Skeet Reese was understandably concerned going into last Sunday's final day of the Capital Clash presented by Advance Auto Parts.
He held a lead of about eight pounds over his closest competitor, but had seen Saturday's bite on the Potomac River turn nasty. Tidal waters can do that.
Fish can get lockjaw. A whiffed hookset or bad decision could be critical.
Witness runner-up Kelly Jordon of Texas, who won the 2006 tournament on the Potomac but caught just 7 pounds, 7 ounces, on the third day last weekend when the field's hopes went haywire.
So it wasn't unusual for Reese and the rest of the Top 12 to have the jitters on the final day. Anything could happen.
Reese closed the deal, though, for his first Bassmaster Elite Series victory. He caught 66 pounds and picked up 300 points in the Angler of the Year standings for his wire-to-wire victory, and added 20 extra points for leading each day.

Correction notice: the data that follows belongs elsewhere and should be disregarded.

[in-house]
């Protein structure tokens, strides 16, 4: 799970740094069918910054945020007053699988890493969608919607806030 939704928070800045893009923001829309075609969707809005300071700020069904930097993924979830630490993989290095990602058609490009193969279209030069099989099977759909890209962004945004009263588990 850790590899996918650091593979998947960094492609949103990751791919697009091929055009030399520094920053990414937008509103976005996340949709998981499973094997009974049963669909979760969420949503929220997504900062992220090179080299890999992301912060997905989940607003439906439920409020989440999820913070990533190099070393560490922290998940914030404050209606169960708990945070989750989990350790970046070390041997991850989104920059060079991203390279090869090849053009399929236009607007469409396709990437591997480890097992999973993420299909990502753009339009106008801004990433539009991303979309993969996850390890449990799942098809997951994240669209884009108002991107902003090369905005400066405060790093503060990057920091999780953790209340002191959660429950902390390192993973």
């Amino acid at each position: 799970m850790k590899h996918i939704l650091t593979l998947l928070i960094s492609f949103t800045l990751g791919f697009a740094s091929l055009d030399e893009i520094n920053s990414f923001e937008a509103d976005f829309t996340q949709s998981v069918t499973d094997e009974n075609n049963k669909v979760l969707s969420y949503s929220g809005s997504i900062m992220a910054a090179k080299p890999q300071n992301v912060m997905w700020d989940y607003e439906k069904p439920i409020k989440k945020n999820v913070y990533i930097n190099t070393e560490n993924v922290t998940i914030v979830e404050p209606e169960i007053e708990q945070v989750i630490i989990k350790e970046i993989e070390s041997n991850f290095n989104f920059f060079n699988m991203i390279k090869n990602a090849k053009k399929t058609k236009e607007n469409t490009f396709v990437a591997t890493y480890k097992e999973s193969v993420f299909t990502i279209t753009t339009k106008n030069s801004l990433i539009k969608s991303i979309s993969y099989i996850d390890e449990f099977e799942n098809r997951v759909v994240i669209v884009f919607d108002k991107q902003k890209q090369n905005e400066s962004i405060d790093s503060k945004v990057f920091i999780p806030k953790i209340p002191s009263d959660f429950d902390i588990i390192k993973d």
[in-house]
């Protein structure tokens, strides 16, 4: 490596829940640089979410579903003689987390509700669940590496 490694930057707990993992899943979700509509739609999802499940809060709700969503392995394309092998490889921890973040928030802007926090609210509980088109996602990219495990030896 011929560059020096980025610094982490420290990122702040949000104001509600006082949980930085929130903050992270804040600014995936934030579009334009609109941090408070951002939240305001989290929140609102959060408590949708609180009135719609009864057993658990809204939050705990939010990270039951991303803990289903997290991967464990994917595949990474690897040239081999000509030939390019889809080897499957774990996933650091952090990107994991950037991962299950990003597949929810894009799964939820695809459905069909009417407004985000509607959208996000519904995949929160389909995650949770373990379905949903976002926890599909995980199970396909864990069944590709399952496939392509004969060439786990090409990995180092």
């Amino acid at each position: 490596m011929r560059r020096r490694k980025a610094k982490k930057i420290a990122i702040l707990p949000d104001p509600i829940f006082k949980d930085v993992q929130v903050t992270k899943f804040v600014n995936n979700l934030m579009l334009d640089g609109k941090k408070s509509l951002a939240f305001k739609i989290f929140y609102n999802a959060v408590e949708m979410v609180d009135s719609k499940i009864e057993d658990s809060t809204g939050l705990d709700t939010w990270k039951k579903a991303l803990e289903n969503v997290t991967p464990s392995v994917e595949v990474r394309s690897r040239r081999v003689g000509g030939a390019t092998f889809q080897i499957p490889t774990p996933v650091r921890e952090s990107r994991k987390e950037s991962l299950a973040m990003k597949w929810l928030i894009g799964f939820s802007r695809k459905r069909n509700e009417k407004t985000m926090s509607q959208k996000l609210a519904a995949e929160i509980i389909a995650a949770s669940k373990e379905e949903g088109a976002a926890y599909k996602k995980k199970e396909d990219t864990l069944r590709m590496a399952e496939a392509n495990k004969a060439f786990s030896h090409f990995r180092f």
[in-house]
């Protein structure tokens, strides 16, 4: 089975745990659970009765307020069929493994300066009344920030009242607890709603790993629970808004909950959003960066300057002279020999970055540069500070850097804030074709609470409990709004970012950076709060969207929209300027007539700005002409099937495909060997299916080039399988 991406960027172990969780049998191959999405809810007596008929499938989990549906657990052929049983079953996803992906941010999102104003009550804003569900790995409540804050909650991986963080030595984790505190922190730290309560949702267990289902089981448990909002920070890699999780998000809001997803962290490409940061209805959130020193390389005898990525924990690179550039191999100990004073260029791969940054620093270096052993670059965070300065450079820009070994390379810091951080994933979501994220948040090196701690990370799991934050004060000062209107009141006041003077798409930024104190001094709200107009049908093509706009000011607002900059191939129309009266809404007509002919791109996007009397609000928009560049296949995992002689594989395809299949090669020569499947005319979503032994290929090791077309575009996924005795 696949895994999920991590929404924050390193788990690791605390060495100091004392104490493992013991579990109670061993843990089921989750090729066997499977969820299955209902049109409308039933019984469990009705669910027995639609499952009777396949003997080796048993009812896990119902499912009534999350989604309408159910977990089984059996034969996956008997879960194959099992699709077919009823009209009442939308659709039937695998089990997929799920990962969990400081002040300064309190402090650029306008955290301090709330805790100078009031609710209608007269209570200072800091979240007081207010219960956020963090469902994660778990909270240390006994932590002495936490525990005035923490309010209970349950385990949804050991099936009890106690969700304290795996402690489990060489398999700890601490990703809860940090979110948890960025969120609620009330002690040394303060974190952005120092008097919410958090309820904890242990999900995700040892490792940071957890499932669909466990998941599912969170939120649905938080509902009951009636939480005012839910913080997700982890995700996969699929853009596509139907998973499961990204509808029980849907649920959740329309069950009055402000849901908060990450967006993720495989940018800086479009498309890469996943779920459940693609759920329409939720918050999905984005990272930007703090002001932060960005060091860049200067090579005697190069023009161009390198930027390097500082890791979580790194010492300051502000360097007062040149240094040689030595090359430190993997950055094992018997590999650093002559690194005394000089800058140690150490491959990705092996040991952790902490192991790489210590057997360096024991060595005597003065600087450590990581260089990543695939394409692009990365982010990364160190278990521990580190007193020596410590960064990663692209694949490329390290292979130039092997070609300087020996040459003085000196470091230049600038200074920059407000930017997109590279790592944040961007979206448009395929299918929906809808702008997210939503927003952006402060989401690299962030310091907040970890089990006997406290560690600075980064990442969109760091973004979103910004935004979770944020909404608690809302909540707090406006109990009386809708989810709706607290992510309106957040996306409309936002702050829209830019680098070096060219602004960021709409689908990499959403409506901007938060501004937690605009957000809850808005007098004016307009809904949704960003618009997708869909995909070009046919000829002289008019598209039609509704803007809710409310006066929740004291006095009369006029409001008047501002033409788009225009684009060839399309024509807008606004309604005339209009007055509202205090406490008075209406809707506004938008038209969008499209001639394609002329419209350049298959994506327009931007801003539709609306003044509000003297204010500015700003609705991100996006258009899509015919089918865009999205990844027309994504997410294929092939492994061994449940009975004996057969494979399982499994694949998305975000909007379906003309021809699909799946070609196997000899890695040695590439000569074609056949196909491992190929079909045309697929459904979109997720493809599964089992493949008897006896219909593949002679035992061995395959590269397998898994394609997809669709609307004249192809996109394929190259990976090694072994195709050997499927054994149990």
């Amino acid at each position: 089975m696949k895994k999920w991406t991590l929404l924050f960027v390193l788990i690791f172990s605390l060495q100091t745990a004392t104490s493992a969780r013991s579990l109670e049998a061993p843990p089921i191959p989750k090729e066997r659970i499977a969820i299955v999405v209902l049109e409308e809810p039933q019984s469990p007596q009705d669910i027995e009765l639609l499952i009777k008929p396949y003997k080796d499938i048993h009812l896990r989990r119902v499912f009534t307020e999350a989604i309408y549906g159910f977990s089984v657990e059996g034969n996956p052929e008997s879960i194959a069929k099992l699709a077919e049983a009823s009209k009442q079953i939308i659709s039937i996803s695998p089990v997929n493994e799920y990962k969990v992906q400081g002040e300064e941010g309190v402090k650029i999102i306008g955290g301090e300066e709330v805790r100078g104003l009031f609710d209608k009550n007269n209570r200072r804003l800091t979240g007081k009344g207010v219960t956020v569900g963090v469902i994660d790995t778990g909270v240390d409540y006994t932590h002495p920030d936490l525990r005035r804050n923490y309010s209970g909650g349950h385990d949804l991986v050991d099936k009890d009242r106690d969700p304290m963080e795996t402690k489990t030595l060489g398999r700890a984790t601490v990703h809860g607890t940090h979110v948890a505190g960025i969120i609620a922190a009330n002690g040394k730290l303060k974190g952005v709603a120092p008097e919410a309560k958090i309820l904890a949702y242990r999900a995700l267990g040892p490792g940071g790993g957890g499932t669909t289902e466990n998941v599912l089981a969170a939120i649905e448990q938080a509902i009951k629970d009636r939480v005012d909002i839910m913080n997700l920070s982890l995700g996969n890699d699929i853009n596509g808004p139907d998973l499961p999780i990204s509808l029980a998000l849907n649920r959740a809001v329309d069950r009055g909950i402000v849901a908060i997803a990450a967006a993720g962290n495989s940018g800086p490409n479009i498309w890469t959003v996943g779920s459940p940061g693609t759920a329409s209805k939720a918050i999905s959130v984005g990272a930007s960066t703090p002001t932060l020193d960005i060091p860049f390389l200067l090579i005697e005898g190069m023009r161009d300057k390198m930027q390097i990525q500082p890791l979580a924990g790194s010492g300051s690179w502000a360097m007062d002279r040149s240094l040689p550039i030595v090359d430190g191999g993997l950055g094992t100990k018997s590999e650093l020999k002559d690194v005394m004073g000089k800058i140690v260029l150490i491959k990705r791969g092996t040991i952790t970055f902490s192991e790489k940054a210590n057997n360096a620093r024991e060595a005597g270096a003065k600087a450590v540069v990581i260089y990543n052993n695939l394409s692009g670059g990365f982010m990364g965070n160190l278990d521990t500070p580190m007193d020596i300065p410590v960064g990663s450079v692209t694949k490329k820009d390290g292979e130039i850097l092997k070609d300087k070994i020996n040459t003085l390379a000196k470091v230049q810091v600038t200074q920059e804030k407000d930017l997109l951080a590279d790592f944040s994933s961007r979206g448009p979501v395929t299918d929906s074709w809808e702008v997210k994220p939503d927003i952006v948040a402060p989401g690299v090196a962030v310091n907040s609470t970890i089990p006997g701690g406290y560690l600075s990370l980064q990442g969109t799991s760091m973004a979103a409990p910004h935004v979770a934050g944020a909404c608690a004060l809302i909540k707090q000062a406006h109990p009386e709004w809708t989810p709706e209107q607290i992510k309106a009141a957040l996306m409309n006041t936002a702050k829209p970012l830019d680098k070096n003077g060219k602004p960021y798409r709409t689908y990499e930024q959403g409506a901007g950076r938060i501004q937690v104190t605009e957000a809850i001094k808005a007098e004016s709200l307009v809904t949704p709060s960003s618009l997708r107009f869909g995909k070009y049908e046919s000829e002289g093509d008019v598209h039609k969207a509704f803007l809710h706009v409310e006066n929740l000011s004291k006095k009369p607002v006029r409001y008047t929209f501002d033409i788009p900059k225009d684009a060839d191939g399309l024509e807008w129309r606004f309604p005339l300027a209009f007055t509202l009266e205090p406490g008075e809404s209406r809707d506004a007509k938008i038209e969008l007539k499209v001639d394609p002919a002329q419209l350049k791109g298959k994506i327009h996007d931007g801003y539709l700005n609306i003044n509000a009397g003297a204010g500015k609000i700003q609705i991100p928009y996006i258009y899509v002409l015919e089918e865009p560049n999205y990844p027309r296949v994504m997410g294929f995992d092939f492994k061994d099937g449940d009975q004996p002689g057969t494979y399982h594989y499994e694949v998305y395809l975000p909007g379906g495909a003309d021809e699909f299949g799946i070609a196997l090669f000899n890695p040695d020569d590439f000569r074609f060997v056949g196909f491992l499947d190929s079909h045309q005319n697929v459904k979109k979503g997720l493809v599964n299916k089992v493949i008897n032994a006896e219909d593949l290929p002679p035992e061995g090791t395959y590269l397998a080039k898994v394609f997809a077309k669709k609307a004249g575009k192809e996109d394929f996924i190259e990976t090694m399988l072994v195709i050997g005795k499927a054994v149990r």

More importantly, Reese said, it put a stamp of approval on his performance after numerous close calls.
"It's hard to explain," he said Tuesday while waiting in an airport for a flight home to California for a few days with his family. "If you're a competitive person by nature, especially in professional sports, everybody is always trying to achieve that No. 1 position. A lot of people work their whole lives to reach those goals and most never achieve them.
"But for those who do, it's like you finally break through and accomplish something you set your goals to do — it's a weird feeling. It's confirmation that your abilities are there, that you have the skills and knowledge and all the abilities to do it."